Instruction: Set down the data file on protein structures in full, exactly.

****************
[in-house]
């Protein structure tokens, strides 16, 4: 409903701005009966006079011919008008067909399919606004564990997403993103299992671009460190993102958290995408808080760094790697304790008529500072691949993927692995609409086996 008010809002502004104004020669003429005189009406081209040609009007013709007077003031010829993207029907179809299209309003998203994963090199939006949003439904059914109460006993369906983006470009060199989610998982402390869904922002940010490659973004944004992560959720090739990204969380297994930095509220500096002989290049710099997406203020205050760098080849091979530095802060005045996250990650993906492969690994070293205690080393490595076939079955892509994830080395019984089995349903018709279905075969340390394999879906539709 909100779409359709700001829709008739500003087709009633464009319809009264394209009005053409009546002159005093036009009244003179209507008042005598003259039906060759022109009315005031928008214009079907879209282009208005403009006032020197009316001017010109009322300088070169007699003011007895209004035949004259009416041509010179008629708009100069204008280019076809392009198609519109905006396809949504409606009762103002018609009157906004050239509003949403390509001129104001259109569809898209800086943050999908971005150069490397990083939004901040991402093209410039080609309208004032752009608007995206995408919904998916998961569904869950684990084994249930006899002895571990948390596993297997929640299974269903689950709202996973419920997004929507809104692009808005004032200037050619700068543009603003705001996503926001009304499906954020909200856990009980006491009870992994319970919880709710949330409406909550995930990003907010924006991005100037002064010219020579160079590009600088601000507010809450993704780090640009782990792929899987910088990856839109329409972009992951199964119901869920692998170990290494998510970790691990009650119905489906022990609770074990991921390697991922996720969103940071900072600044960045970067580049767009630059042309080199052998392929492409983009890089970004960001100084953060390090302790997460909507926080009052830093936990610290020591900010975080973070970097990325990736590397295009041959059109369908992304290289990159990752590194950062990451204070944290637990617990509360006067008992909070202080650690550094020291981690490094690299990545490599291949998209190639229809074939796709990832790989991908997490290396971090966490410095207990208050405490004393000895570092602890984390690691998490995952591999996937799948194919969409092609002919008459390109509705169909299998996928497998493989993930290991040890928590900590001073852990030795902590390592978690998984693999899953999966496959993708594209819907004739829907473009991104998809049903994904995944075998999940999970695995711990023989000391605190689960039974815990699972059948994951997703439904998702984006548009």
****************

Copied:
[in-house]
């Protein structure tokens, strides 16, 4: 409903701005009966006079011919008008067909399919606004564990997403993103299992671009460190993102958290995408808080760094790697304790008529500072691949993927692995609409086996 008010809002502004104004020669003429005189009406081209040609009007013709007077003031010829993207029907179809299209309003998203994963090199939006949003439904059914109460006993369906983006470009060199989610998982402390869904922002940010490659973004944004992560959720090739990204969380297994930095509220500096002989290049710099997406203020205050760098080849091979530095802060005045996250990650993906492969690994070293205690080393490595076939079955892509994830080395019984089995349903018709279905075969340390394999879906539709 909100779409359709700001829709008739500003087709009633464009319809009264394209009005053409009546002159005093036009009244003179209507008042005598003259039906060759022109009315005031928008214009079907879209282009208005403009006032020197009316001017010109009322300088070169007699003011007895209004035949004259009416041509010179008629708009100069204008280019076809392009198609519109905006396809949504409606009762103002018609009157906004050239509003949403390509001129104001259109569809898209800086943050999908971005150069490397990083939004901040991402093209410039080609309208004032752009608007995206995408919904998916998961569904869950684990084994249930006899002895571990948390596993297997929640299974269903689950709202996973419920997004929507809104692009808005004032200037050619700068543009603003705001996503926001009304499906954020909200856990009980006491009870992994319970919880709710949330409406909550995930990003907010924006991005100037002064010219020579160079590009600088601000507010809450993704780090640009782990792929899987910088990856839109329409972009992951199964119901869920692998170990290494998510970790691990009650119905489906022990609770074990991921390697991922996720969103940071900072600044960045970067580049767009630059042309080199052998392929492409983009890089970004960001100084953060390090302790997460909507926080009052830093936990610290020591900010975080973070970097990325990736590397295009041959059109369908992304290289990159990752590194950062990451204070944290637990617990509360006067008992909070202080650690550094020291981690490094690299990545490599291949998209190639229809074939796709990832790989991908997490290396971090966490410095207990208050405490004393000895570092602890984390690691998490995952591999996937799948194919969409092609002919008459390109509705169909299998996928497998493989993930290991040890928590900590001073852990030795902590390592978690998984693999899953999966496959993708594209819907004739829907473009991104998809049903994904995944075998999940999970695995711990023989000391605190689960039974815990699972059948994951997703439904998702984006548009």